No, you cannot do that. Nothing will go bang, but you'll only get 450v from it.
It's rather difficult to show why with the circuit as you've drawn it there. It becomes a little clearer when redrawn using a more conventional 'more positive, higher up the page' convention.
simulate this circuit – Schematic created using CircuitLab
You can see that D2 conducts, and that all other diodes are reverse biassed. I think you may have intended D6 to go from the top of the battery to the output. It would then conduct, but not improve the 'two voltage' scheme. You could also note that D2 is superfluous. Actually, all the diodes are superfluous, as the situation is static, all the conducting ones could be replaced with links, and all the blocking ones replaced with open circuits.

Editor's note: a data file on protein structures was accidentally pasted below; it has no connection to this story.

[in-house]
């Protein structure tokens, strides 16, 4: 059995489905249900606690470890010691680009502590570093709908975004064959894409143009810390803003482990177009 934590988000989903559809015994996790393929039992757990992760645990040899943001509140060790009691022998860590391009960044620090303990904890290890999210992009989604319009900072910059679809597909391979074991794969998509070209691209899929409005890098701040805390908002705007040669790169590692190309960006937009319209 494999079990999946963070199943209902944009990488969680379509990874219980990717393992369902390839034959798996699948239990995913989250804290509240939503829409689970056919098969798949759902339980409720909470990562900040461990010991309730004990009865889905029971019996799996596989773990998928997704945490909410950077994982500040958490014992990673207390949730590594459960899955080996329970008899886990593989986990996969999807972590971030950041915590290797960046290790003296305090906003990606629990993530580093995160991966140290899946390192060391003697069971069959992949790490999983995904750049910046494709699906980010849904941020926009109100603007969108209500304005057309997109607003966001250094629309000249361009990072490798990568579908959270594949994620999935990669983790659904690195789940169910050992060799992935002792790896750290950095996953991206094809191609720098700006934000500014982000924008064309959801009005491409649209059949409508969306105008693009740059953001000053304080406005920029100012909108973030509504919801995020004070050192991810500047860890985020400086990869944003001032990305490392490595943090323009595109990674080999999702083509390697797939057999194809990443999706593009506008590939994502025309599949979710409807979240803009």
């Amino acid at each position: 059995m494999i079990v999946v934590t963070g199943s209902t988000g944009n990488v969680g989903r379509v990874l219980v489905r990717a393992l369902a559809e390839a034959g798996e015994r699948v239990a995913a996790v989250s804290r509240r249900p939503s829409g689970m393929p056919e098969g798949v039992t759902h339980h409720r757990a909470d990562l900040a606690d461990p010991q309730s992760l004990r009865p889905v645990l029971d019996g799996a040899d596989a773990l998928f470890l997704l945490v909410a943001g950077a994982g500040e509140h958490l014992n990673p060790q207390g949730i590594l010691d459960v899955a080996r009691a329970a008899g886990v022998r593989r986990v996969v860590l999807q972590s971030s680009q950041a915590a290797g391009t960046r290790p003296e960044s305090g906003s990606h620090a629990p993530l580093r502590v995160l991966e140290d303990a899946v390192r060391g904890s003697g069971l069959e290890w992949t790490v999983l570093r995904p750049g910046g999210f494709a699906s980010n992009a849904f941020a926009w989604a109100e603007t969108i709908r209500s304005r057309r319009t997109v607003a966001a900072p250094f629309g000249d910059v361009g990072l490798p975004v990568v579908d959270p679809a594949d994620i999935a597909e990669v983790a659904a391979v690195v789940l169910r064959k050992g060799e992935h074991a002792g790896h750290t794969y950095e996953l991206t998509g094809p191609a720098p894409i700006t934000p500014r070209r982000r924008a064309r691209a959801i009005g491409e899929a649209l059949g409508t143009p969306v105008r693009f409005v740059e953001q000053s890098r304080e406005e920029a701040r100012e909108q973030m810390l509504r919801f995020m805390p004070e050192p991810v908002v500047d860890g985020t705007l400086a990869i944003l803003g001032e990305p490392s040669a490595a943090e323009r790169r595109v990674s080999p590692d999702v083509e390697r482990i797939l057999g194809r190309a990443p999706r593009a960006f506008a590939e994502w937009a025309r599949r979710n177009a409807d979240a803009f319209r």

Each diode position could have a changeover relay, this would allow you to switch the array between 150v and 450v configurations. Make sure that the relays are break before make (most are). Make sure you cannot connect your charge controller when the panels are in 450v configuration, use another relay, switched with the voltage selectors, to disconnect it.
Or you could find a charge controller that accepts 450v, or a 150v motor controller. Or buck or boost between the two supply levels.
[EDIT] As the OP himself pointed out, high voltage DC relays are not easily obtainable, and FETs would be rather better switches. The following would make a suitable arrangement.
simulate this circuit